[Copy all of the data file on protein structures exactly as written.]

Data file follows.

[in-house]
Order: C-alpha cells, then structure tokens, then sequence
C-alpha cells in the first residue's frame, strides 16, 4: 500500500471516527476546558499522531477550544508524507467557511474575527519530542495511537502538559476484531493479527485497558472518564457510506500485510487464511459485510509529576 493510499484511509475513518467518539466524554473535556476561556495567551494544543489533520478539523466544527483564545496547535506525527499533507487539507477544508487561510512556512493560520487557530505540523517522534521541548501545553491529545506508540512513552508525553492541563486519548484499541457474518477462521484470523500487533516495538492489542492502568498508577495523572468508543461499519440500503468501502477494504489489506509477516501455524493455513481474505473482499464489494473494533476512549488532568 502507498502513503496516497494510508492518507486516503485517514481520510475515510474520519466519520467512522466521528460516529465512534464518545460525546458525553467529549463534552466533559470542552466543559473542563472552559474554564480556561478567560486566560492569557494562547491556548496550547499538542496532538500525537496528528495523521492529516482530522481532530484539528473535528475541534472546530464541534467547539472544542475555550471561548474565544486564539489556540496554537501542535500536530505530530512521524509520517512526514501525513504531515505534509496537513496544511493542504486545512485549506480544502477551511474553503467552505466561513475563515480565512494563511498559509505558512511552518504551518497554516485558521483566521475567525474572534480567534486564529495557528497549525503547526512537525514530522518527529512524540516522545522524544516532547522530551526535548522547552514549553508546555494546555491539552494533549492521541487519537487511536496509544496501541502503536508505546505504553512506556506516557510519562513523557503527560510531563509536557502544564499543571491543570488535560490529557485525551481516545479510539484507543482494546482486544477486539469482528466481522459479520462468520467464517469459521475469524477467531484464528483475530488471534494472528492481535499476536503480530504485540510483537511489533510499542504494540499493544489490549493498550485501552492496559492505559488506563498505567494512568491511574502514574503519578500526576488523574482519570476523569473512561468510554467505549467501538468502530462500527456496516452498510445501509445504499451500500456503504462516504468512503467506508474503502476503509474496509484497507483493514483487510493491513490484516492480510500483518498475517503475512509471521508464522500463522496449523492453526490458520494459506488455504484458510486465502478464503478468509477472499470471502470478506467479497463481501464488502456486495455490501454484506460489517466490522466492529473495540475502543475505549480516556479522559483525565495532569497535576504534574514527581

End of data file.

[in-house]
Order: C-alpha cells, then structure tokens, then sequence
C-alpha cells in the first residue's frame, strides 16, 4: 500500500471516527476546558499522531477550544508524507467557511474575527519530542495511537502538559476484531493479527485497558472518564457510506500485510487464511459485510509529576 493510499484511509475513518467518539466524554473535556476561556495567551494544543489533520478539523466544527483564545496547535506525527499533507487539507477544508487561510512556512493560520487557530505540523517522534521541548501545553491529545506508540512513552508525553492541563486519548484499541457474518477462521484470523500487533516495538492489542492502568498508577495523572468508543461499519440500503468501502477494504489489506509477516501455524493455513481474505473482499464489494473494533476512549488532568 502507498502513503496516497494510508492518507486516503485517514481520510475515510474520519466519520467512522466521528460516529465512534464518545460525546458525553467529549463534552466533559470542552466543559473542563472552559474554564480556561478567560486566560492569557494562547491556548496550547499538542496532538500525537496528528495523521492529516482530522481532530484539528473535528475541534472546530464541534467547539472544542475555550471561548474565544486564539489556540496554537501542535500536530505530530512521524509520517512526514501525513504531515505534509496537513496544511493542504486545512485549506480544502477551511474553503467552505466561513475563515480565512494563511498559509505558512511552518504551518497554516485558521483566521475567525474572534480567534486564529495557528497549525503547526512537525514530522518527529512524540516522545522524544516532547522530551526535548522547552514549553508546555494546555491539552494533549492521541487519537487511536496509544496501541502503536508505546505504553512506556506516557510519562513523557503527560510531563509536557502544564499543571491543570488535560490529557485525551481516545479510539484507543482494546482486544477486539469482528466481522459479520462468520467464517469459521475469524477467531484464528483475530488471534494472528492481535499476536503480530504485540510483537511489533510499542504494540499493544489490549493498550485501552492496559492505559488506563498505567494512568491511574502514574503519578500526576488523574482519570476523569473512561468510554467505549467501538468502530462500527456496516452498510445501509445504499451500500456503504462516504468512503467506508474503502476503509474496509484497507483493514483487510493491513490484516492480510500483518498475517503475512509471521508464522500463522496449523492453526490458520494459506488455504484458510486465502478464503478468509477472499470471502470478506467479497463481501464488502456486495455490501454484506460489517466490522466492529473495540475502543475505549480516556479522559483525565495532569497535576504534574514527581